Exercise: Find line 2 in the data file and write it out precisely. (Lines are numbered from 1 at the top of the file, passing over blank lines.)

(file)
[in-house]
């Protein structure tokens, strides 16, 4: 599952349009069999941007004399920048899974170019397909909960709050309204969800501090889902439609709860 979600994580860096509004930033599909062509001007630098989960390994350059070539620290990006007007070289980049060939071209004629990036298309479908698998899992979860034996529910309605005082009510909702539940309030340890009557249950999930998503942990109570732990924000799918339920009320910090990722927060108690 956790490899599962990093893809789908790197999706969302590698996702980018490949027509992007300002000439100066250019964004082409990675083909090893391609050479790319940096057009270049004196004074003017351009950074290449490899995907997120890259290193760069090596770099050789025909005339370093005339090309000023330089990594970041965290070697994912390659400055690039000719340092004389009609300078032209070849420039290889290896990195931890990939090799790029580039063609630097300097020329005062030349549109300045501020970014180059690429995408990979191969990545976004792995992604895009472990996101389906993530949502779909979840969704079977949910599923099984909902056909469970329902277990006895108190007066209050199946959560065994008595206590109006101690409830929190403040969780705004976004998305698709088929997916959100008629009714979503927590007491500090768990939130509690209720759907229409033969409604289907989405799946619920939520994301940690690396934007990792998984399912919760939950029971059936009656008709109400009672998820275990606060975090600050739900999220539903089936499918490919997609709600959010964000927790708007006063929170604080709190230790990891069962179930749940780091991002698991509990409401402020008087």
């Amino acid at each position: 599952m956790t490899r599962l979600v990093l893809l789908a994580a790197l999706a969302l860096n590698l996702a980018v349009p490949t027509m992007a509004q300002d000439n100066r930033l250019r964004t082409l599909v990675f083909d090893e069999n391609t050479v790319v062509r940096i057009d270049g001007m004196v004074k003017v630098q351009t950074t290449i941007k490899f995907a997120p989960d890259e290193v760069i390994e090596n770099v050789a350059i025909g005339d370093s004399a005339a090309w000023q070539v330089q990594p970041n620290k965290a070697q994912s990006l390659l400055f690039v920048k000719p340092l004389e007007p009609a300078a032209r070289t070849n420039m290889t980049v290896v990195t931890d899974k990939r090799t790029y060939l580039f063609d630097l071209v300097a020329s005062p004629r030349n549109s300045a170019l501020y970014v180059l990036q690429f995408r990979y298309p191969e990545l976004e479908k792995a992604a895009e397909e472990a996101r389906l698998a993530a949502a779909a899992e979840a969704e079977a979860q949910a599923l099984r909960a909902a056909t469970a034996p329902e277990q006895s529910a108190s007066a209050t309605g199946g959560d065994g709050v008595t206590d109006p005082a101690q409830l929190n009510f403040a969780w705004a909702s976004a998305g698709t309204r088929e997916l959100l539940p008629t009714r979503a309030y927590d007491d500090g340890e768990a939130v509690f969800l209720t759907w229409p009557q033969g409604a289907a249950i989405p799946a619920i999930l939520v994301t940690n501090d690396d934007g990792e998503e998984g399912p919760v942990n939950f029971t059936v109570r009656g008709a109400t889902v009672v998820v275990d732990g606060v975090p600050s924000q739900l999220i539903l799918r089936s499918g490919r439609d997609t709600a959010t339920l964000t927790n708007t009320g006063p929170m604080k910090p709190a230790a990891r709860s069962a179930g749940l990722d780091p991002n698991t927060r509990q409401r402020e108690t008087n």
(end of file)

């Protein structure tokens, strides 16, 4: 599952349009069999941007004399920048899974170019397909909960709050309204969800501090889902439609709860 979600994580860096509004930033599909062509001007630098989960390994350059070539620290990006007007070289980049060939071209004629990036298309479908698998899992979860034996529910309605005082009510909702539940309030340890009557249950999930998503942990109570732990924000799918339920009320910090990722927060108690 956790490899599962990093893809789908790197999706969302590698996702980018490949027509992007300002000439100066250019964004082409990675083909090893391609050479790319940096057009270049004196004074003017351009950074290449490899995907997120890259290193760069090596770099050789025909005339370093005339090309000023330089990594970041965290070697994912390659400055690039000719340092004389009609300078032209070849420039290889290896990195931890990939090799790029580039063609630097300097020329005062030349549109300045501020970014180059690429995408990979191969990545976004792995992604895009472990996101389906993530949502779909979840969704079977949910599923099984909902056909469970329902277990006895108190007066209050199946959560065994008595206590109006101690409830929190403040969780705004976004998305698709088929997916959100008629009714979503927590007491500090768990939130509690209720759907229409033969409604289907989405799946619920939520994301940690690396934007990792998984399912919760939950029971059936009656008709109400009672998820275990606060975090600050739900999220539903089936499918490919997609709600959010964000927790708007006063929170604080709190230790990891069962179930749940780091991002698991509990409401402020008087």